Death toll in powerful Mexico quake surges to more than 200

SPH Brightcove Video
At least 134 people are dead after a powerful earthquake struck central Mexico, toppling buildings in the heavily populated capital.
Remote video URL
Rescuers look for survivors amid the rubble of a collapsed building after a powerful quake in Mexico City on Sept 19, 2017. PHOTO: AFP
People remove debris of a damaged building after an earthquake rattled Mexico City. PHOTO: AFP
People remove debris of a collapsed building looking for possible victims. PHOTO: AFP
People remove debris of a building which collapsed after a quake rattled Mexico City. PHOTO: AFP
A person is assisted after being injured during a quake in Mexico City. PHOTO: AFP
A woman is assisted after a quake rattled Mexico City. PHOTO: AFP
A woman is assisted after a real quake rattled Mexico City while an earthquake drill was being held in the capital. PHOTO: AFP
People react as an earthquake rattles Mexico City. PHOTO: AFP
A woman reacts as an earthquake rattles Mexico City. PHOTO: AFP
People leave buildings following a magnitude 7.1 earthquake in Mexico City. PHOTO: EPA
People react after an earthquake hit in Mexico City. PHOTO: REUTERS
A woman is assisted after an earthquake rattled Mexico City. PHOTO: AFP
People react after an earthquake hit in Mexico City. PHOTO: REUTERS
A man is pulled out of the rubble alive following a quake in Mexico City. PHOTO: AFP
Damage is seen after an earthquake hit in Mexico City. PHOTO: REUTERS
People remove debris of a building which collapsed after a quake rattled Mexico City. PHOTO: AFP
A woman rushes with her baby along the streets after a quake rattled Mexico City. PHOTO: AFP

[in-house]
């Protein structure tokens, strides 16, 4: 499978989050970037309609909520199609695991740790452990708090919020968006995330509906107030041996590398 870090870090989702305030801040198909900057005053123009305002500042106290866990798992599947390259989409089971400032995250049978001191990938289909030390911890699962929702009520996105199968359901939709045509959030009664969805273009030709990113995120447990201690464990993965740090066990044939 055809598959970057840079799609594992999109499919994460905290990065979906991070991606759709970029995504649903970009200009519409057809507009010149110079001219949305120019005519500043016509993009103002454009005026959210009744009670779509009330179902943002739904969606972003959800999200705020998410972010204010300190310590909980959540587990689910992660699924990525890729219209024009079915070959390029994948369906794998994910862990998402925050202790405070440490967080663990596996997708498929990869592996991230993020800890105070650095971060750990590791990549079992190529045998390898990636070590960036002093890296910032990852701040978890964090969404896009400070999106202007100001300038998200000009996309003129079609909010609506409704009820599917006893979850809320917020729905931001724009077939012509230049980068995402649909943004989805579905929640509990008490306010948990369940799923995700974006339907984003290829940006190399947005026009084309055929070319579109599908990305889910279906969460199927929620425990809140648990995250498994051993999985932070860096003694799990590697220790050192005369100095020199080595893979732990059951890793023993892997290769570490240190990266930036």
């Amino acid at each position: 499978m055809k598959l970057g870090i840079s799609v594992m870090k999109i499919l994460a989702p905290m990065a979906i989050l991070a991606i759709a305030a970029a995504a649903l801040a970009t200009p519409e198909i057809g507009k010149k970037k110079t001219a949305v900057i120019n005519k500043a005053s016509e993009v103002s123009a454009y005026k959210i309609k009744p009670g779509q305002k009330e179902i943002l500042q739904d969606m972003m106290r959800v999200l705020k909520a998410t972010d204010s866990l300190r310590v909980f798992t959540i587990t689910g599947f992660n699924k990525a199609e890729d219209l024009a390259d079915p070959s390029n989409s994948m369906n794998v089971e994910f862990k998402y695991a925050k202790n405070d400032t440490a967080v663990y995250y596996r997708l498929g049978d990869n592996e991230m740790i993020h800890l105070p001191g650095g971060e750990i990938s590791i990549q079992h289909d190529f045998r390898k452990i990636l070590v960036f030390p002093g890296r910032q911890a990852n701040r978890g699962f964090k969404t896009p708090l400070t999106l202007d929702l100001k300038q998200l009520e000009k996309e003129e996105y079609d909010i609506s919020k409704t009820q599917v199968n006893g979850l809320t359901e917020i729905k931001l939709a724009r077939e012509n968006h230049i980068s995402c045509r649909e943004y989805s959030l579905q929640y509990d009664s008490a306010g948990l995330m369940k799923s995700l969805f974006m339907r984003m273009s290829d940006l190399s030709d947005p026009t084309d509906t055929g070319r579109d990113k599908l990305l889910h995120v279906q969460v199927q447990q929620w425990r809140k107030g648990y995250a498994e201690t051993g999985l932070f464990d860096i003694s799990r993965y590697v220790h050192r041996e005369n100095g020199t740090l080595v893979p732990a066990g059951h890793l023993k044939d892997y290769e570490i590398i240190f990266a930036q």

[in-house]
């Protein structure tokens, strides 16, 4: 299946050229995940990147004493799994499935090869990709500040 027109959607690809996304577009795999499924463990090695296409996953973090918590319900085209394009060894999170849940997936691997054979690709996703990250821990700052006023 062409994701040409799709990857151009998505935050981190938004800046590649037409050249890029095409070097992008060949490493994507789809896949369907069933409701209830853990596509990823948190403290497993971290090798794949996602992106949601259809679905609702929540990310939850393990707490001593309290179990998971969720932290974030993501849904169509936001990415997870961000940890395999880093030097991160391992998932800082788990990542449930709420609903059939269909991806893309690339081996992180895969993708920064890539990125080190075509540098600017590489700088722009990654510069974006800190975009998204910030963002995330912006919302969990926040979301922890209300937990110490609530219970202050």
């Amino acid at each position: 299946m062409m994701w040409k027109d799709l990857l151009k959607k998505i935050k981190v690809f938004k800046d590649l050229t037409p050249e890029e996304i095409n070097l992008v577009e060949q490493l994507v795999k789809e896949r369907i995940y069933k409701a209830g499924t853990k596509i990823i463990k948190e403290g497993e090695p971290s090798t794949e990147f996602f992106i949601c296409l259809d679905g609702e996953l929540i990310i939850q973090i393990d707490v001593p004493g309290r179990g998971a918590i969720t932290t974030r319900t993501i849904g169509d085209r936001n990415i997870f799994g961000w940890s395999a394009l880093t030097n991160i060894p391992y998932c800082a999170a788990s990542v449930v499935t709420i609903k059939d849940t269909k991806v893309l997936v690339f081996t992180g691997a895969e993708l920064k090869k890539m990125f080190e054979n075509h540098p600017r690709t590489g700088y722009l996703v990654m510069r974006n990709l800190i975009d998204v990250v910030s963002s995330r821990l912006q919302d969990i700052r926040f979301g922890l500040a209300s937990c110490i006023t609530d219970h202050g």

Patients at a hospital receive medical treatmen outside the facility. PHOTO: EPA

MEXICO CITY (REUTERS, AFP, NYTIMES) - A powerful earthquake struck Mexico on Tuesday (Sept 19) afternoon, toppling buildings, killing children in a school that collapsed, rattling the capital and sending people flooding into the streets for the second time in just two weeks.

Early Wednesday, the director of Mexico's civil protection agency, Luis Felipe Puente, said on Twitter that 216 people had been killed, revising an earlier toll of 248.

Eighty-three people were killed in Mexico City, Puente said. At least 21 were children killed at an elementary school that collapsed in the Mexican capital.

"We have a report of 25 dead, among them 21 children and four adults" at the Enrique Rebsamen elementary school, Mexican Undersecretary of Education Javier Trevino told the Televisa network.

Mexican President Enrique Peña Nieto said late on Tuesday that another 30 children and 12 adults were missing.

The state of Morelos, just south of Mexico City, was also hard hit with 55 killed, Puente said.

Emergency personnel and equipment were being deployed across affected areas so that "throughout the night we can continue aiding the population and eventually find people beneath the rubble," Peña Nieto said in a video posted on Facebook earlier on Tuesday evening.

At least 12 people were killed in the neighboring state of Mexico, and three deaths were reported in the state of Guerrero on the Pacific coast.

The earthquake struck on the 32nd anniversary of another major disaster: the 1985 quake that killed as many as 10,000 people in Mexico.

It also came less than two weeks after the most powerful earthquake in Mexico in a century, an 8.1 magnitude quake that killed at least 90 people, destroyed thousands of homes and was felt by tens of millions of people in Mexico and in Guatemala.

Residents in Mexico City, having just experienced shaking from that quake, said the tremors on Tuesday were far worse.